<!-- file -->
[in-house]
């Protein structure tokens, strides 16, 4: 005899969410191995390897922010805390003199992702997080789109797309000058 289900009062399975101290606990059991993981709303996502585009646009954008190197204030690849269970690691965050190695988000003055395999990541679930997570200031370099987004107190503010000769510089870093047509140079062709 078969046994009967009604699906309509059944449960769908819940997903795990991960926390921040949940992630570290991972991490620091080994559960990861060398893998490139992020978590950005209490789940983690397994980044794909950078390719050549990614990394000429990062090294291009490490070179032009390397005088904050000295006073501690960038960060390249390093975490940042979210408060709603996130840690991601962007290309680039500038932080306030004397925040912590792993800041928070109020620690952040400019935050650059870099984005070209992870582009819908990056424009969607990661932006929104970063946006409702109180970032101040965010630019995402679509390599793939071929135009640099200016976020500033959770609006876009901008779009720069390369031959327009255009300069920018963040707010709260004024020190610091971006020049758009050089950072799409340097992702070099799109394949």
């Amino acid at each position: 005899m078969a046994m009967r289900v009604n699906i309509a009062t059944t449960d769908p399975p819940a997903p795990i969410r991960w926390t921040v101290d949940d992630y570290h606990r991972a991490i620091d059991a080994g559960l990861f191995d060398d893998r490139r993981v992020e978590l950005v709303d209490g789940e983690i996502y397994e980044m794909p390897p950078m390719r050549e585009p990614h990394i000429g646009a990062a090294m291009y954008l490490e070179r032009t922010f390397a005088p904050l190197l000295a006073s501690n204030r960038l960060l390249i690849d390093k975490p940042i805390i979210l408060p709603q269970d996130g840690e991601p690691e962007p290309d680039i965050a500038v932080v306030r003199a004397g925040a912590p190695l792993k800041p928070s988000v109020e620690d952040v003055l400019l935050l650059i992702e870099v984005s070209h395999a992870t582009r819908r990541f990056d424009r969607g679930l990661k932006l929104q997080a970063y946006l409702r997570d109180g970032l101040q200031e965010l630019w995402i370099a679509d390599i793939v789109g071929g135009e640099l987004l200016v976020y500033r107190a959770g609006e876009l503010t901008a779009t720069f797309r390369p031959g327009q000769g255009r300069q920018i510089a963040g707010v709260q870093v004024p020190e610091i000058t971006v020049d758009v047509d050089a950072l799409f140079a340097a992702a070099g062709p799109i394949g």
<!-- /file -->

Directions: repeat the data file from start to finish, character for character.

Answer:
[in-house]
């Protein structure tokens, strides 16, 4: 005899969410191995390897922010805390003199992702997080789109797309000058 289900009062399975101290606990059991993981709303996502585009646009954008190197204030690849269970690691965050190695988000003055395999990541679930997570200031370099987004107190503010000769510089870093047509140079062709 078969046994009967009604699906309509059944449960769908819940997903795990991960926390921040949940992630570290991972991490620091080994559960990861060398893998490139992020978590950005209490789940983690397994980044794909950078390719050549990614990394000429990062090294291009490490070179032009390397005088904050000295006073501690960038960060390249390093975490940042979210408060709603996130840690991601962007290309680039500038932080306030004397925040912590792993800041928070109020620690952040400019935050650059870099984005070209992870582009819908990056424009969607990661932006929104970063946006409702109180970032101040965010630019995402679509390599793939071929135009640099200016976020500033959770609006876009901008779009720069390369031959327009255009300069920018963040707010709260004024020190610091971006020049758009050089950072799409340097992702070099799109394949």
């Amino acid at each position: 005899m078969a046994m009967r289900v009604n699906i309509a009062t059944t449960d769908p399975p819940a997903p795990i969410r991960w926390t921040v101290d949940d992630y570290h606990r991972a991490i620091d059991a080994g559960l990861f191995d060398d893998r490139r993981v992020e978590l950005v709303d209490g789940e983690i996502y397994e980044m794909p390897p950078m390719r050549e585009p990614h990394i000429g646009a990062a090294m291009y954008l490490e070179r032009t922010f390397a005088p904050l190197l000295a006073s501690n204030r960038l960060l390249i690849d390093k975490p940042i805390i979210l408060p709603q269970d996130g840690e991601p690691e962007p290309d680039i965050a500038v932080v306030r003199a004397g925040a912590p190695l792993k800041p928070s988000v109020e620690d952040v003055l400019l935050l650059i992702e870099v984005s070209h395999a992870t582009r819908r990541f990056d424009r969607g679930l990661k932006l929104q997080a970063y946006l409702r997570d109180g970032l101040q200031e965010l630019w995402i370099a679509d390599i793939v789109g071929g135009e640099l987004l200016v976020y500033r107190a959770g609006e876009l503010t901008a779009t720069f797309r390369p031959g327009q000769g255009r300069q920018i510089a963040g707010v709260q870093v004024p020190e610091i000058t971006v020049d758009v047509d050089a950072l799409f140079a340097a992702a070099g062709p799109i394949g």